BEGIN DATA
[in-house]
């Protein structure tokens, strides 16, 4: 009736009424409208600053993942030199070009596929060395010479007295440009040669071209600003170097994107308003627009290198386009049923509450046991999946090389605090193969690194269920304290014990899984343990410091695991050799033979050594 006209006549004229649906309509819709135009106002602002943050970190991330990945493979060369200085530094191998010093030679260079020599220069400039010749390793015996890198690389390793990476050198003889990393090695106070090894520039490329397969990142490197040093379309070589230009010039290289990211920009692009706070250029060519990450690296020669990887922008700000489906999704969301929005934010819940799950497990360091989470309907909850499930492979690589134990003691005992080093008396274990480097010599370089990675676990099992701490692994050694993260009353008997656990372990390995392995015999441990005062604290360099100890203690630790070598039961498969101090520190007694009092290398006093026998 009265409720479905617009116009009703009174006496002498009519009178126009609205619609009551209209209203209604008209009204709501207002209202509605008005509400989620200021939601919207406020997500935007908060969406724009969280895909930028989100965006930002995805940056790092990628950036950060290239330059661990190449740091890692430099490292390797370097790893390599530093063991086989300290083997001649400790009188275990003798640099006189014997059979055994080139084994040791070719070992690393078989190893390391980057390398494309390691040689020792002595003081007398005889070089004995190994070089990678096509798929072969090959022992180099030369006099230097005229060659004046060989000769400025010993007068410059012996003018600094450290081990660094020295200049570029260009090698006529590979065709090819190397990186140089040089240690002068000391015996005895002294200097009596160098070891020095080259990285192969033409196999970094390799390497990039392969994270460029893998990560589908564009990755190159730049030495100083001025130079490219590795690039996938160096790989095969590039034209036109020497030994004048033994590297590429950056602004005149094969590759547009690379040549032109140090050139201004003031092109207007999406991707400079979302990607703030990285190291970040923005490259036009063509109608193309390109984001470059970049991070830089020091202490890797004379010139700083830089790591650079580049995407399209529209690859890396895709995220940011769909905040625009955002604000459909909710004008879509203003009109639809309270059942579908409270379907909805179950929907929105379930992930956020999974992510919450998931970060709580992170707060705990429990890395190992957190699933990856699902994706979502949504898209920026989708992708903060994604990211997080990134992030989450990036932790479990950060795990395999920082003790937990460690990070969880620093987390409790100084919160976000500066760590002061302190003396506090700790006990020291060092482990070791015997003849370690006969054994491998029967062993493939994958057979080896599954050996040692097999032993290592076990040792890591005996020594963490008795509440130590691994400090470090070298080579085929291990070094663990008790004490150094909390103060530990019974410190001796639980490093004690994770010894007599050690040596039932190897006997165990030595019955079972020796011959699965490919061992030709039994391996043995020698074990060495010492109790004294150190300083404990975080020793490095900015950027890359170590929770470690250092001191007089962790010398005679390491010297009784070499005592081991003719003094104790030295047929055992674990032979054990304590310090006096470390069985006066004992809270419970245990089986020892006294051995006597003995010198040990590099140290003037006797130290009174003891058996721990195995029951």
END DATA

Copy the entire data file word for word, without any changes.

[in-house]
């Protein structure tokens, strides 16, 4: 009736009424409208600053993942030199070009596929060395010479007295440009040669071209600003170097994107308003627009290198386009049923509450046991999946090389605090193969690194269920304290014990899984343990410091695991050799033979050594 006209006549004229649906309509819709135009106002602002943050970190991330990945493979060369200085530094191998010093030679260079020599220069400039010749390793015996890198690389390793990476050198003889990393090695106070090894520039490329397969990142490197040093379309070589230009010039290289990211920009692009706070250029060519990450690296020669990887922008700000489906999704969301929005934010819940799950497990360091989470309907909850499930492979690589134990003691005992080093008396274990480097010599370089990675676990099992701490692994050694993260009353008997656990372990390995392995015999441990005062604290360099100890203690630790070598039961498969101090520190007694009092290398006093026998 009265409720479905617009116009009703009174006496002498009519009178126009609205619609009551209209209203209604008209009204709501207002209202509605008005509400989620200021939601919207406020997500935007908060969406724009969280895909930028989100965006930002995805940056790092990628950036950060290239330059661990190449740091890692430099490292390797370097790893390599530093063991086989300290083997001649400790009188275990003798640099006189014997059979055994080139084994040791070719070992690393078989190893390391980057390398494309390691040689020792002595003081007398005889070089004995190994070089990678096509798929072969090959022992180099030369006099230097005229060659004046060989000769400025010993007068410059012996003018600094450290081990660094020295200049570029260009090698006529590979065709090819190397990186140089040089240690002068000391015996005895002294200097009596160098070891020095080259990285192969033409196999970094390799390497990039392969994270460029893998990560589908564009990755190159730049030495100083001025130079490219590795690039996938160096790989095969590039034209036109020497030994004048033994590297590429950056602004005149094969590759547009690379040549032109140090050139201004003031092109207007999406991707400079979302990607703030990285190291970040923005490259036009063509109608193309390109984001470059970049991070830089020091202490890797004379010139700083830089790591650079580049995407399209529209690859890396895709995220940011769909905040625009955002604000459909909710004008879509203003009109639809309270059942579908409270379907909805179950929907929105379930992930956020999974992510919450998931970060709580992170707060705990429990890395190992957190699933990856699902994706979502949504898209920026989708992708903060994604990211997080990134992030989450990036932790479990950060795990395999920082003790937990460690990070969880620093987390409790100084919160976000500066760590002061302190003396506090700790006990020291060092482990070791015997003849370690006969054994491998029967062993493939994958057979080896599954050996040692097999032993290592076990040792890591005996020594963490008795509440130590691994400090470090070298080579085929291990070094663990008790004490150094909390103060530990019974410190001796639980490093004690994770010894007599050690040596039932190897006997165990030595019955079972020796011959699965490919061992030709039994391996043995020698074990060495010492109790004294150190300083404990975080020793490095900015950027890359170590929770470690250092001191007089962790010398005679390491010297009784070499005592081991003719003094104790030295047929055992674990032979054990304590310090006096470390069985006066004992809270419970245990089986020892006294051995006597003995010198040990590099140290003037006797130290009174003891058996721990195995029951």